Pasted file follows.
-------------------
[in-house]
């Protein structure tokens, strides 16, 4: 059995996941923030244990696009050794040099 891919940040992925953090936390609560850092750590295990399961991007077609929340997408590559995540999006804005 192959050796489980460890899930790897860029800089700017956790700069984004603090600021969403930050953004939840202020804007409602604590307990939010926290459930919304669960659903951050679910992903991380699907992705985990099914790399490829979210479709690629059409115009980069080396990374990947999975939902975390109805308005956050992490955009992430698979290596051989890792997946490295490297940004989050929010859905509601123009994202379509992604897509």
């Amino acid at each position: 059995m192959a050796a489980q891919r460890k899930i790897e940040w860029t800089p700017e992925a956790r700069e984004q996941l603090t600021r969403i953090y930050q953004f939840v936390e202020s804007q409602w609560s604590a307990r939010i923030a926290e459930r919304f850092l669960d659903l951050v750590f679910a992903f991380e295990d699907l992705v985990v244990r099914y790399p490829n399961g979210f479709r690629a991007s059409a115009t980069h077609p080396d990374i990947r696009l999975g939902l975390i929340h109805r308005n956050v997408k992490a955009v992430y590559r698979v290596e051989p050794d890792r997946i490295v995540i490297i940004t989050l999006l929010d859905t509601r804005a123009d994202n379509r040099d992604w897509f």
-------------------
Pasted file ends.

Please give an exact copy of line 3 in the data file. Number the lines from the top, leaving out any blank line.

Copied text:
């Amino acid at each position: 059995m192959a050796a489980q891919r460890k899930i790897e940040w860029t800089p700017e992925a956790r700069e984004q996941l603090t600021r969403i953090y930050q953004f939840v936390e202020s804007q409602w609560s604590a307990r939010i923030a926290e459930r919304f850092l669960d659903l951050v750590f679910a992903f991380e295990d699907l992705v985990v244990r099914y790399p490829n399961g979210f479709r690629a991007s059409a115009t980069h077609p080396d990374i990947r696009l999975g939902l975390i929340h109805r308005n956050v997408k992490a955009v992430y590559r698979v290596e051989p050794d890792r997946i490295v995540i490297i940004t989050l999006l929010d859905t509601r804005a123009d994202n379509r040099d992604w897509f």